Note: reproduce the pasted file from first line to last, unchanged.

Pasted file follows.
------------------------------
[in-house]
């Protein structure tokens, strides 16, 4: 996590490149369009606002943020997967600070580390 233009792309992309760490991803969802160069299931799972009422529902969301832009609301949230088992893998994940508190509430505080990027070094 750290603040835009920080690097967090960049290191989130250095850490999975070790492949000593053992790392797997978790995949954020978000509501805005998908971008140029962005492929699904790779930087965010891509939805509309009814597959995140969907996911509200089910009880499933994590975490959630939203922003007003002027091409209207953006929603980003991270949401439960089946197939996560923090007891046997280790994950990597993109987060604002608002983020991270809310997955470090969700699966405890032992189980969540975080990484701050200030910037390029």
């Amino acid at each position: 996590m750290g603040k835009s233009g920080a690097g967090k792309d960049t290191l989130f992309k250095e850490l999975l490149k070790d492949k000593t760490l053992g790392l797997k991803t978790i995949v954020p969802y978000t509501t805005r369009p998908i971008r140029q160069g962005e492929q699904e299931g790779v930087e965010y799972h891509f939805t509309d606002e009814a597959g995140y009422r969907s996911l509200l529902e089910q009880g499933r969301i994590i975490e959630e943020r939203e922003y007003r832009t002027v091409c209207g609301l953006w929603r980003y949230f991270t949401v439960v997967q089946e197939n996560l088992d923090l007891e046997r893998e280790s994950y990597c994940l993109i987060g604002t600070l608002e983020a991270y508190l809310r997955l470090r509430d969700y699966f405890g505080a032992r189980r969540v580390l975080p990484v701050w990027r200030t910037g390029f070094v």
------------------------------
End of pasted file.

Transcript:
[in-house]
């Protein structure tokens, strides 16, 4: 996590490149369009606002943020997967600070580390 233009792309992309760490991803969802160069299931799972009422529902969301832009609301949230088992893998994940508190509430505080990027070094 750290603040835009920080690097967090960049290191989130250095850490999975070790492949000593053992790392797997978790995949954020978000509501805005998908971008140029962005492929699904790779930087965010891509939805509309009814597959995140969907996911509200089910009880499933994590975490959630939203922003007003002027091409209207953006929603980003991270949401439960089946197939996560923090007891046997280790994950990597993109987060604002608002983020991270809310997955470090969700699966405890032992189980969540975080990484701050200030910037390029």
């Amino acid at each position: 996590m750290g603040k835009s233009g920080a690097g967090k792309d960049t290191l989130f992309k250095e850490l999975l490149k070790d492949k000593t760490l053992g790392l797997k991803t978790i995949v954020p969802y978000t509501t805005r369009p998908i971008r140029q160069g962005e492929q699904e299931g790779v930087e965010y799972h891509f939805t509309d606002e009814a597959g995140y009422r969907s996911l509200l529902e089910q009880g499933r969301i994590i975490e959630e943020r939203e922003y007003r832009t002027v091409c209207g609301l953006w929603r980003y949230f991270t949401v439960v997967q089946e197939n996560l088992d923090l007891e046997r893998e280790s994950y990597c994940l993109i987060g604002t600070l608002e983020a991270y508190l809310r997955l470090r509430d969700y699966f405890g505080a032992r189980r969540v580390l975080p990484v701050w990027r200030t910037g390029f070094v």